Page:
Nov. 12 (Bloomberg) -- Deutsche Wohnen AG, Germany’s largest residential landlord by market value, raised its forecast for funds from operations by about 8 percent after adding apartments and collecting more rent.
FFO excluding sales, a measure of a property company’s ability to generate cash, will be at least 65 million euros ($83 million) this year, the Frankfurt-based company said in a statement today. That’s up from an August forecast of 60 million euros. Deutsche Wohnen reported a 31 percent increase in FFO excluding sales to 52.4 million in the first nine months.
Deutsche Wohnen owns 73,000 apartments in cities including Berlin and Frankfurt and is benefiting from growing demand for housing in large urban areas. The company in May agreed to buy Barclays Plc’s Baubecon portfolio of 23,500 homes in a deal valued at 1.24 billion euros.
“They performed a little better than expected on the rental income,” said Torsten Klingner, an analyst at Warburg Research with a buy rating on the stock. Profit from the main business of renting apartments increased 14 percent to 135.4 million euros.
Deutsche Wohnen rose 1.3 percent to 14.11 euros at the 5:30 p.m. close in Frankfurt, raising the company’s market value to 2.06 billion euros. The shares have gained 42 percent this year, while the FTSE/EPRA Nareit Germany index has climbed 29 percent.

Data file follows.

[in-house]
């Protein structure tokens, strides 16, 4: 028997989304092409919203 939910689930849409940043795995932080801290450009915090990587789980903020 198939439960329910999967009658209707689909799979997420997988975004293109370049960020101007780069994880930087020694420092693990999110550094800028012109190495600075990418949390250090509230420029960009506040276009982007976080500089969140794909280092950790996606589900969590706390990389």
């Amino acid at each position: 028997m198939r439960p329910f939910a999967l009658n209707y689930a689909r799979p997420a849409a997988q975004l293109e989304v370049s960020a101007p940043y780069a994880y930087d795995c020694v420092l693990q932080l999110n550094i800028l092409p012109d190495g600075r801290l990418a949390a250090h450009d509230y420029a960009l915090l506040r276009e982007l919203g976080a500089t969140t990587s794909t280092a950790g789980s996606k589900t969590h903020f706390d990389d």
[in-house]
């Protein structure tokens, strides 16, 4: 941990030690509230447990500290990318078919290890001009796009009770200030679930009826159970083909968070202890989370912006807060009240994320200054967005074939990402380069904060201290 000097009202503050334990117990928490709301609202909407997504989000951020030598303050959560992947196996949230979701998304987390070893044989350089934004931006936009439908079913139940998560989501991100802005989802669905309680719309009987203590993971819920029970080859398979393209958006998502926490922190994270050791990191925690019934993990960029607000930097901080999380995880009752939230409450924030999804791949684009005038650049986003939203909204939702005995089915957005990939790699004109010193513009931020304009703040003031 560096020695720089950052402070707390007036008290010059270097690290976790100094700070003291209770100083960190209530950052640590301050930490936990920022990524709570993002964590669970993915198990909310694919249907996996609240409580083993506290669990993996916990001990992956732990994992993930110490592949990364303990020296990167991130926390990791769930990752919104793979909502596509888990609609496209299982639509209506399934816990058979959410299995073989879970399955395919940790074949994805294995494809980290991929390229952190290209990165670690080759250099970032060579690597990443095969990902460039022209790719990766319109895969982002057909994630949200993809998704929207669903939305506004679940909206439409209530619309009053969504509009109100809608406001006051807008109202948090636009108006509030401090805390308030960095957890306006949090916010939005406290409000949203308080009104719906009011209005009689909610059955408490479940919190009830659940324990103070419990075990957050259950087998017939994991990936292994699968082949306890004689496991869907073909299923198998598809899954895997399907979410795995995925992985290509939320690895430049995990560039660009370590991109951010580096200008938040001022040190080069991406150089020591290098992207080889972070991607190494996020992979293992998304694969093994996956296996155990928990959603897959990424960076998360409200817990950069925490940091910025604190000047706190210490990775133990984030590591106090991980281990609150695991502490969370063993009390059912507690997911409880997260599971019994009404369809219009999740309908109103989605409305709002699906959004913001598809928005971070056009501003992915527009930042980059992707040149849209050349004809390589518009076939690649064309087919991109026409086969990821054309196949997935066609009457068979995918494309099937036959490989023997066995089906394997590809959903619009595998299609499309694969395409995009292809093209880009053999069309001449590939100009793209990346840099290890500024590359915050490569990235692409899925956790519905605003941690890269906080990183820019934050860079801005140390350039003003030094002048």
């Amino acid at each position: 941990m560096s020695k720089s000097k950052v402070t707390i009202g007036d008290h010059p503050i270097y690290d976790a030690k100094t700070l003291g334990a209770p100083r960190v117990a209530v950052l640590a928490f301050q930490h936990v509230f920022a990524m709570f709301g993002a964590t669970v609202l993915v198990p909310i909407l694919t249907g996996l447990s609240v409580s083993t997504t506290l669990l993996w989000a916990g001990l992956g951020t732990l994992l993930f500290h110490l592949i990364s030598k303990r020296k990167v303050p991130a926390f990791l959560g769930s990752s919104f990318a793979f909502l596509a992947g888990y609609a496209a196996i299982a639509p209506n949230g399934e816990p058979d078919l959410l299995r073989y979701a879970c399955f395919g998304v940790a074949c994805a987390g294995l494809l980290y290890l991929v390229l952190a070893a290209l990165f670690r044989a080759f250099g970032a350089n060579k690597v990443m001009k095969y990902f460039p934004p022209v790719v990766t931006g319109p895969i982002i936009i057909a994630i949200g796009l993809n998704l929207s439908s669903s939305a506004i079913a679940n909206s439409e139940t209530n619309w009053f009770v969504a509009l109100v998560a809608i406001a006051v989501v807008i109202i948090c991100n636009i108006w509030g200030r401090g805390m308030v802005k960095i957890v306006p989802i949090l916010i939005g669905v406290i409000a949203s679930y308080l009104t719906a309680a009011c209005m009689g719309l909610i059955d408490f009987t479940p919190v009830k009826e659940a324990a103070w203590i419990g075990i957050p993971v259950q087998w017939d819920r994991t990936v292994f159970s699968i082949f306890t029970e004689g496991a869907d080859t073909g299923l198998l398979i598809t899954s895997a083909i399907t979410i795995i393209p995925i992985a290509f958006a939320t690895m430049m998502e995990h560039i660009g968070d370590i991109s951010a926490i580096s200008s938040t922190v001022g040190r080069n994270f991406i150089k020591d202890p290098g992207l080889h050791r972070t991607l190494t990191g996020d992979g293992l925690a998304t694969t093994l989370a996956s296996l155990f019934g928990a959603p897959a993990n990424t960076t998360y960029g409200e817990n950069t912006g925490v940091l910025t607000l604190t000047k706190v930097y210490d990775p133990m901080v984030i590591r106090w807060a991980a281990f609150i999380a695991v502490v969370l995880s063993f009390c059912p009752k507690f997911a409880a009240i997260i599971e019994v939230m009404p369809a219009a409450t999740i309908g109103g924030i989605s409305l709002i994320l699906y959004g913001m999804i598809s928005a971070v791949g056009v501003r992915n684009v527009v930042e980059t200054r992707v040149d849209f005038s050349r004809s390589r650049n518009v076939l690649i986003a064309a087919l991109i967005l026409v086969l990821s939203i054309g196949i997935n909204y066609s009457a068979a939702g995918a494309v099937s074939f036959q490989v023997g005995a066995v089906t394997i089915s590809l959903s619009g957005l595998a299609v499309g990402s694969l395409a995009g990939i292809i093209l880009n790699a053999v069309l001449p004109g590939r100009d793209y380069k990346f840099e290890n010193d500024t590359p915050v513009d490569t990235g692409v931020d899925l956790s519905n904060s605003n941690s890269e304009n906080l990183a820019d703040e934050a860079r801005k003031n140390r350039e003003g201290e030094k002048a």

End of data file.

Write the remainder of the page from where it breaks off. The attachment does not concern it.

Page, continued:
FFO excluding sales for 2011 amounted to 47.5 million euros. Deutsche Wohnen increased the number of homes it owns by more than half in 2012. The property company will ask shareholders on Dec. 4 to approve a share sale that will raise money for more home purchases, according to an Oct. 24 statement.
Deutsche Wohnen has bid for 38,000 apartments in Dresden being sold by Gagfah SA, Chief Executive Officer Michael Zahn said in an interview on Oct. 9. The Dresden homes are valued at 1.8 billion euros, according to Gagfah.
Deutsche Wohnen’s market value could climb to 5 billion euros within four years, Zahn said.
Bayerische Landesbank’s 33,000 Bavarian homes valued at about 2 billion euros, also for sale, will probably be too expensive for Deutsche Wohnen, although the properties would fit well into its portfolio, Zahn said on a conference call with analysts today.
“Here we expect to see strong competition with a big impact on prices, so I don’t see Deutsche Wohnen in the driver’s seat for this deal,” he said.
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